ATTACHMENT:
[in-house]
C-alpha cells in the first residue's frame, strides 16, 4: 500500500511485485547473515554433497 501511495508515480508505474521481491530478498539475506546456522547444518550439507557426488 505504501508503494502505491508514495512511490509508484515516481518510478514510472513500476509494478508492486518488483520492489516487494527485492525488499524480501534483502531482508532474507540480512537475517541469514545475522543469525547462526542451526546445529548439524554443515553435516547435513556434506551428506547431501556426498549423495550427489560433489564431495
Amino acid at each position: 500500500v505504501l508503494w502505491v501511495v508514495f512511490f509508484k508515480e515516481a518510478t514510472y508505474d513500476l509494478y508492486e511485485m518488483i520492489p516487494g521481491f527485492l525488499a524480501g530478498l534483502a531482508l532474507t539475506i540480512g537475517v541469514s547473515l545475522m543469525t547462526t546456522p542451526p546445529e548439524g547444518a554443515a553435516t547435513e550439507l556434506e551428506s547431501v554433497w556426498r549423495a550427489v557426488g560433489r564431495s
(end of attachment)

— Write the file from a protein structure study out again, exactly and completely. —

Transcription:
[in-house]
C-alpha cells in the first residue's frame, strides 16, 4: 500500500511485485547473515554433497 501511495508515480508505474521481491530478498539475506546456522547444518550439507557426488 505504501508503494502505491508514495512511490509508484515516481518510478514510472513500476509494478508492486518488483520492489516487494527485492525488499524480501534483502531482508532474507540480512537475517541469514545475522543469525547462526542451526546445529548439524554443515553435516547435513556434506551428506547431501556426498549423495550427489560433489564431495
Amino acid at each position: 500500500v505504501l508503494w502505491v501511495v508514495f512511490f509508484k508515480e515516481a518510478t514510472y508505474d513500476l509494478y508492486e511485485m518488483i520492489p516487494g521481491f527485492l525488499a524480501g530478498l534483502a531482508l532474507t539475506i540480512g537475517v541469514s547473515l545475522m543469525t547462526t546456522p542451526p546445529e548439524g547444518a554443515a553435516t547435513e550439507l556434506e551428506s547431501v554433497w556426498r549423495a550427489v557426488g560433489r564431495s